A buddy picture at the base. Nick Eberle (left), Holly Chen (right).
A friend had texted us the night before. Gungho and drunk of our confidence, we thought it would be an easy afternoon romp up the climb. It was only four pitches, and the hardest pitch was 5.10a. We'd be hiking to our backcountry campsite at Emerald Lake by 4 pm. Gear check, tied in, "on belay," and off we went. The sun still evaded us, but I could see it touch the wall on the pitches above. The crack system proved to be easy for Nick. He climbed, humming Bob Marley as he went. I joined him at the bolted anchors on the first pitch. "Last chance to bail," I joked, pointing at the steel hangers.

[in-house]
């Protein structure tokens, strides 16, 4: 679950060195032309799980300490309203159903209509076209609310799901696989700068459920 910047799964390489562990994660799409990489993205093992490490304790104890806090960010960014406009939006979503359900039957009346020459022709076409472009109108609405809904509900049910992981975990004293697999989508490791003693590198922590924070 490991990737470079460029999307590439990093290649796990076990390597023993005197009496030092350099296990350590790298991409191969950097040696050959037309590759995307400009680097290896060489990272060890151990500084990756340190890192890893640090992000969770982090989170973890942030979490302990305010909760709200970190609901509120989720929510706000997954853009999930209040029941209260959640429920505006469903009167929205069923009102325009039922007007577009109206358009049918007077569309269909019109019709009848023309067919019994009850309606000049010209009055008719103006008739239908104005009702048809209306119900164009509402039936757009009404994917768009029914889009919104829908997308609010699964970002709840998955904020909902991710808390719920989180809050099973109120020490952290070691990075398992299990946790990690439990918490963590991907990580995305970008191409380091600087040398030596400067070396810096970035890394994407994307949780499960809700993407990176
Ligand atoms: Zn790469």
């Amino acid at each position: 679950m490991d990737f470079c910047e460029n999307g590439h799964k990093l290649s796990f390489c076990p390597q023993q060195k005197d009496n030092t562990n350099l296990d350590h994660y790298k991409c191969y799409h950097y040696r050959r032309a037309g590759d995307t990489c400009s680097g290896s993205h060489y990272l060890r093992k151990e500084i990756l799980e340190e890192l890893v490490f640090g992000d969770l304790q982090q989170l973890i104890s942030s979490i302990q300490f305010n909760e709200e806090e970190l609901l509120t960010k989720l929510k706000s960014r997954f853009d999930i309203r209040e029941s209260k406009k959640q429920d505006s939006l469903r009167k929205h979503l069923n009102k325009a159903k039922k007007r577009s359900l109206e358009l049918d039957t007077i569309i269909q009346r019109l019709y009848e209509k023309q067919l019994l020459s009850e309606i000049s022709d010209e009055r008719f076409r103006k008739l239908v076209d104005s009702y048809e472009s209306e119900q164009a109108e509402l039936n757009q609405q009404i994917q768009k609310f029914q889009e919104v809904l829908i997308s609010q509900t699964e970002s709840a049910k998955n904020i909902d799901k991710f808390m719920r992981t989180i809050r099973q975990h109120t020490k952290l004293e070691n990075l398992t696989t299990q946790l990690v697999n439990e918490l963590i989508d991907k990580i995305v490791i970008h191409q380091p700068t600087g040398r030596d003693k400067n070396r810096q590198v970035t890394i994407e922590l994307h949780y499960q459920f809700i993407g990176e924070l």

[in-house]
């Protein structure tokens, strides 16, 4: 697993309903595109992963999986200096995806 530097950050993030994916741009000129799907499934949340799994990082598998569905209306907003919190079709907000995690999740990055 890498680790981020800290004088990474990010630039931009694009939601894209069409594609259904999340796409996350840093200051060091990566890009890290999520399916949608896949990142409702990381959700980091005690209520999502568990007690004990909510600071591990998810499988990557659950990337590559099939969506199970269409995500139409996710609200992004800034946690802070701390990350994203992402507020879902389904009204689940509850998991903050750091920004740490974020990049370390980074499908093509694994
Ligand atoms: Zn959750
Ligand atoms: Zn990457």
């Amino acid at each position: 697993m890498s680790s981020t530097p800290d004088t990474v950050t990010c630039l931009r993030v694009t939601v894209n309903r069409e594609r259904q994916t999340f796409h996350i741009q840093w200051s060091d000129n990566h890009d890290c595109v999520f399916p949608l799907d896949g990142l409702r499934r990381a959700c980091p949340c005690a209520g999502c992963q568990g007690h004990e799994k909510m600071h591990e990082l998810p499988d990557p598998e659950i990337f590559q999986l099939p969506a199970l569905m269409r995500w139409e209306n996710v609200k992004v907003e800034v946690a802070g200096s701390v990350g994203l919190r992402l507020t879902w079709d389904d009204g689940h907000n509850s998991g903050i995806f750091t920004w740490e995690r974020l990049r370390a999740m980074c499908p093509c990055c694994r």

The first pitch sang like a song.
Clouds racked up and billowed across the sky, throwing us in and out of shade. I ignored how badly my hands were sweating when the clouds did part. The Nalgene hung off my harness, and I thought about the cooler filled with ice back in the car. We only had 0.3 liters of water left. The crack widened, and the wall kicked back. Nick took the lead and was climbing out of sight. I leaned back, trying to keep visual contact. I couldn't, and he disappeared, huffing and grunting. The sun was fully on us now in the upper sections of the climb. My hands sweated profusely, and my throat was parched, but I didn't allow myself to drink what was left of the water for the summit and hopefully quick descent.